While most of us have been hitting the beach, embarking on road trips, and enjoying our summers, it’s clear that hackers and identity thieves haven’t gone on vacation or taken any time away from criminal activity. In fact, they’ve been hard at work targeting various companies around the country, looking for all types of sensitive, personal data to steal.
Here are the recent data breaches that were making headlines in August 2016:
We’ve told you about countless breaches at various retail locations, restaurants, stores, and hotels in recent years — but a breach uncovered in August 2016 at Oracle Corp. may be the original, compromised source everyone has been looking for. Oracle is a huge software company, and they own the widely-used MICROS point-of-sale system that’s operates in more than 330,000 cash registers around the world.
The problem was uncovered by security expert, Brian Krebs, and it looks like hundreds of company computers, as well as an online support portal, were breached. Though it hasn’t been confirmed, many other experts are buzzing that there’s a good chance the hackers also uploaded malware into the point-of-sale systems, giving them the ability to steal credit and debit card numbers.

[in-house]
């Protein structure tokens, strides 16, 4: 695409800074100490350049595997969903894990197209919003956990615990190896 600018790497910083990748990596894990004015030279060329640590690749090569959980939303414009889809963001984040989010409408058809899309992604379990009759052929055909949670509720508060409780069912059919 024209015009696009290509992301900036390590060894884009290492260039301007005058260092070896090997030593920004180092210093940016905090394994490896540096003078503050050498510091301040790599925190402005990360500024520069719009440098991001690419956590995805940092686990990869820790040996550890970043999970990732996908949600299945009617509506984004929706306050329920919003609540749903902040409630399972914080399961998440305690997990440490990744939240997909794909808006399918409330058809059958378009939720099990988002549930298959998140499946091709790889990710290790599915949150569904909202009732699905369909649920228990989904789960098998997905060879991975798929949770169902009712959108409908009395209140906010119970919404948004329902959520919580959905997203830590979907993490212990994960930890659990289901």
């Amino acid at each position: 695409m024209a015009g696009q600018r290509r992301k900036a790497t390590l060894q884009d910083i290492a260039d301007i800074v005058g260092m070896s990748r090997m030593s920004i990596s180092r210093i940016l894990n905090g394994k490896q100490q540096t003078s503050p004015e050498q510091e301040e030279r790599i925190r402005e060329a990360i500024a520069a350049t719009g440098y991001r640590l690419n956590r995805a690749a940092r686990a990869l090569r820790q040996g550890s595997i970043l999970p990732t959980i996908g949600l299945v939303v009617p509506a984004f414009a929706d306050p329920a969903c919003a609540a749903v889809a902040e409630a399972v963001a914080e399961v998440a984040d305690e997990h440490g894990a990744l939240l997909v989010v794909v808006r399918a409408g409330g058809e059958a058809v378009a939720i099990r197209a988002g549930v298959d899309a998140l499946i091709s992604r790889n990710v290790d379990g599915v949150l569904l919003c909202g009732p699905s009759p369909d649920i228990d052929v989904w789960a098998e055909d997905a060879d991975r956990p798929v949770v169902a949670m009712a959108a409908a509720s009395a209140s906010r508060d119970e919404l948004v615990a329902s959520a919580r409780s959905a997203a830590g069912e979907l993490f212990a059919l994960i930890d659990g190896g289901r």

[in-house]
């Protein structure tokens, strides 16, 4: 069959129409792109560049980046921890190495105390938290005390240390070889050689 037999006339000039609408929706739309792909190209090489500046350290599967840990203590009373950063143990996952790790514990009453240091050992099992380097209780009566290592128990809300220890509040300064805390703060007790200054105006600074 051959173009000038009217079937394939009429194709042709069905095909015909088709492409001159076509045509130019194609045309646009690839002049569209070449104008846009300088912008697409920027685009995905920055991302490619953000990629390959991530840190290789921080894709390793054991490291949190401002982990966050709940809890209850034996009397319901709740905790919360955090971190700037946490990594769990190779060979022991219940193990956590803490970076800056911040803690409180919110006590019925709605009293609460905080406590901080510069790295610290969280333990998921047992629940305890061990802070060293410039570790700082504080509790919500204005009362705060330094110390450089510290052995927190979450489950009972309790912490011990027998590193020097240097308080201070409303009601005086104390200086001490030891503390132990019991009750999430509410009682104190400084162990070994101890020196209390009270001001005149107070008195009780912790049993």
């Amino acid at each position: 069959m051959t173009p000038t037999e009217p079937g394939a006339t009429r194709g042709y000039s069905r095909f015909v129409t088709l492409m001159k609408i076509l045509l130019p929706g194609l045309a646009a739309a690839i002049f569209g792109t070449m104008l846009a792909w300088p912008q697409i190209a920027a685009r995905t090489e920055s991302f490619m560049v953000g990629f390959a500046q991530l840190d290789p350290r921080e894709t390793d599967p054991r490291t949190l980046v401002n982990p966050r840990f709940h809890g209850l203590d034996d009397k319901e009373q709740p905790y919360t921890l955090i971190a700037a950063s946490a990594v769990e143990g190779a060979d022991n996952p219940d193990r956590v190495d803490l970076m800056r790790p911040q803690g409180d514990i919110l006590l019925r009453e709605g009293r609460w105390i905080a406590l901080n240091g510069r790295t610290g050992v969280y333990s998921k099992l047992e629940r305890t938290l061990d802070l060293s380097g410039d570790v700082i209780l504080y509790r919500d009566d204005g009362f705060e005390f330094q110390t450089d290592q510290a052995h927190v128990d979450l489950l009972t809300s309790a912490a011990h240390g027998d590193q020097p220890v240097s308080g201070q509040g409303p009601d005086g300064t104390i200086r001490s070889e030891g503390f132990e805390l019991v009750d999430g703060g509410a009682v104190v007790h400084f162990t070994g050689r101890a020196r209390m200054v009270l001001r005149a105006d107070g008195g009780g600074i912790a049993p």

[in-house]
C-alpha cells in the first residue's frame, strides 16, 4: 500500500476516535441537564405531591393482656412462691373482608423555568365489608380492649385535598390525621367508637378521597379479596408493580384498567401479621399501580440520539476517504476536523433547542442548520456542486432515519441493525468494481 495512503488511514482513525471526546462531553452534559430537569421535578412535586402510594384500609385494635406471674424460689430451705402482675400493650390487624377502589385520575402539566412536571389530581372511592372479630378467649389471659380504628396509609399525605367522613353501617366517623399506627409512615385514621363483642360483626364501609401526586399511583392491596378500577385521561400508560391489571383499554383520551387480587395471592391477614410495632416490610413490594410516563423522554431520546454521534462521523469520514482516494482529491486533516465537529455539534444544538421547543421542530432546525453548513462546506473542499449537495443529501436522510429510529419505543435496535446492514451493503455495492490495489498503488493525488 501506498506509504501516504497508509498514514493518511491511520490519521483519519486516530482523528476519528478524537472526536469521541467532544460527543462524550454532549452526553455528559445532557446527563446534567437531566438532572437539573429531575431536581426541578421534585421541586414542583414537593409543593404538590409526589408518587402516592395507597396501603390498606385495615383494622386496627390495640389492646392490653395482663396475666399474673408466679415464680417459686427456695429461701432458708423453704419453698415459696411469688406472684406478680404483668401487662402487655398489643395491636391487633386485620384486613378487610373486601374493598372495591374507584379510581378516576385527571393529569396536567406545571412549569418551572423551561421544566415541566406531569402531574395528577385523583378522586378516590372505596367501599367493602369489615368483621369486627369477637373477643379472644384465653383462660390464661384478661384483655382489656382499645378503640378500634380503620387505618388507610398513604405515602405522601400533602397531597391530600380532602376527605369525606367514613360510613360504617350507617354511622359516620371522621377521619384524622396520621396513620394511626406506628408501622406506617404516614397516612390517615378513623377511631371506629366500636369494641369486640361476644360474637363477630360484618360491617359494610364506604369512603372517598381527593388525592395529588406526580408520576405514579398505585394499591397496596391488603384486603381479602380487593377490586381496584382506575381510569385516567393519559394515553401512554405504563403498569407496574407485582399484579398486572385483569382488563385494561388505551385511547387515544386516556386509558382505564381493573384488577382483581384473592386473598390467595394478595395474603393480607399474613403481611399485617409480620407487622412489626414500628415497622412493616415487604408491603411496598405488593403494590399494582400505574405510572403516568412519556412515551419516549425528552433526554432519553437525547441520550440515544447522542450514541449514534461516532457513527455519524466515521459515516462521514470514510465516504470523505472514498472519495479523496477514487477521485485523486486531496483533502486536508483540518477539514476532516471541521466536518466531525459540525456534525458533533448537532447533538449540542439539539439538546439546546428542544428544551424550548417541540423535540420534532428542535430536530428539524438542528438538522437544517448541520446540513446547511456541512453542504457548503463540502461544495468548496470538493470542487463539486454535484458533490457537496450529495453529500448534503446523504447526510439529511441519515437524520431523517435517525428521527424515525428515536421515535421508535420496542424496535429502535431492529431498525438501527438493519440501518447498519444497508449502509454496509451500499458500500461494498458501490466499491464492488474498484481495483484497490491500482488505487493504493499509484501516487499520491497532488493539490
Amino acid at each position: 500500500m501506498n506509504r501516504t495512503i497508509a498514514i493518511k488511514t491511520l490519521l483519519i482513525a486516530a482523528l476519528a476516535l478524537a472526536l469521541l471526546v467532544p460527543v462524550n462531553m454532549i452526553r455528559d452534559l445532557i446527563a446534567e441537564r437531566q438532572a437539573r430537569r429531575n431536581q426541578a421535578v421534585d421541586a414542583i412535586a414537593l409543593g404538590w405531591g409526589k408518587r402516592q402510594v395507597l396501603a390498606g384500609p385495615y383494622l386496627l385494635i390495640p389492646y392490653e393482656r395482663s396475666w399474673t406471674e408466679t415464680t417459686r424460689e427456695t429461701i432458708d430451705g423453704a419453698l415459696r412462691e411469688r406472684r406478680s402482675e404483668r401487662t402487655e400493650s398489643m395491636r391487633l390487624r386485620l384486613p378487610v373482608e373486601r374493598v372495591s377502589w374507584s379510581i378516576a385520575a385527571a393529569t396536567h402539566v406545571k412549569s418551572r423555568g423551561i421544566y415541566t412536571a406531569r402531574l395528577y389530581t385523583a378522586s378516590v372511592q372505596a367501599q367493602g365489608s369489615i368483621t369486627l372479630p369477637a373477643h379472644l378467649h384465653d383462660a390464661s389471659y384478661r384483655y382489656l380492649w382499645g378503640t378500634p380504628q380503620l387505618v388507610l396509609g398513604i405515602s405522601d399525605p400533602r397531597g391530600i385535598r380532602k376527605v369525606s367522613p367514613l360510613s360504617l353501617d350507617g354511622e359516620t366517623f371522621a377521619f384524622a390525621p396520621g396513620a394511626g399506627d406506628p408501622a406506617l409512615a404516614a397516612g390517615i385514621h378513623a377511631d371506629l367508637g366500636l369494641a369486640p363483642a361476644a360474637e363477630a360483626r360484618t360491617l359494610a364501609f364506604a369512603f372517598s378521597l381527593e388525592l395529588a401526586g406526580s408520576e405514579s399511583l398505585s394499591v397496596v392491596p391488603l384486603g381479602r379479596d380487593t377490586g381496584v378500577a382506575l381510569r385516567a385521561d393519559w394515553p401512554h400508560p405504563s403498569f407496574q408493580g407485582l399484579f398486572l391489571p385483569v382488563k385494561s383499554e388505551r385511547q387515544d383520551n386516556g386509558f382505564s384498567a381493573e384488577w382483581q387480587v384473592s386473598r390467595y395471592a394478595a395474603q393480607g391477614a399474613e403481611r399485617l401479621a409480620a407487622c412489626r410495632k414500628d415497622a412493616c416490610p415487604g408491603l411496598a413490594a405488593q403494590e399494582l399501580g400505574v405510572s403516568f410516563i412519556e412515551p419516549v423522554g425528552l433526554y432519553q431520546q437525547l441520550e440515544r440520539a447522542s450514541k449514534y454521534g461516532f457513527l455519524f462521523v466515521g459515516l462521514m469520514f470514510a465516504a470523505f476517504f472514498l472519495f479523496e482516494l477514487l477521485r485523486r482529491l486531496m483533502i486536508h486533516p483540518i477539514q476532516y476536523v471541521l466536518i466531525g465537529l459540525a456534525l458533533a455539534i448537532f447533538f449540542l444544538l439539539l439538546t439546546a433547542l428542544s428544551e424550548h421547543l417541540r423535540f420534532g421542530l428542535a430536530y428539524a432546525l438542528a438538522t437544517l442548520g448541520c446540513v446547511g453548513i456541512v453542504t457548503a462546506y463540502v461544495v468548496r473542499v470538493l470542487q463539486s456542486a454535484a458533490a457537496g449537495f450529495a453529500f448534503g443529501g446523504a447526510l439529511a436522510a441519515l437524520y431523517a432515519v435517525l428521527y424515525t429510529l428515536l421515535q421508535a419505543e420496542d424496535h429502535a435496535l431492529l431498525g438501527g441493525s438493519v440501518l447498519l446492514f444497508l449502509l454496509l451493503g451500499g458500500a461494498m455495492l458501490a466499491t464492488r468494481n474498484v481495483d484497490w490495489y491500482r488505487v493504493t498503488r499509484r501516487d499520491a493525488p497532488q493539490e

Healthcare data breaches are becoming more and more common, and a breach at a company that issues healthcare ID cards is among the most recent. Newkirk Products announced that 3.3 million of its health insurance plan customers had member information stolen when a server was accessed without authorization. It doesn’t look like the information has been used in a fraudulent way yet, but thieves were able to obtain a broad range of personal data including names, addresses, health insurance plan information, and dates of birth.
Bon Secours Health System
The healthcare industry saw another data breach in August, but it was slightly different — and shows that not all data breaches involve hackers. The Bon Secours Health System, which is headquartered in Maryland and has all types of facilities in six states, discovered that a vendor they hired accidentally published more than half a million patient records online.
The vendor, R-C Healthcare Management, inadvertently made approximately 655,000 patient records available on the Internet during a four-day period from April 18-21, 2016. The breach was discovered by Bon Secours in June 2016, and they notified the public in August 2016. The compromised information included patient names, names of their insurance companies, health insurance identification numbers, Social Security numbers, “and limited clinical information,” according to a Bon Secours press release. Currently, there’s no evidence that the sensitive information was stolen or misused in any way.
Check back next month to stay up to date on the most recent data breaches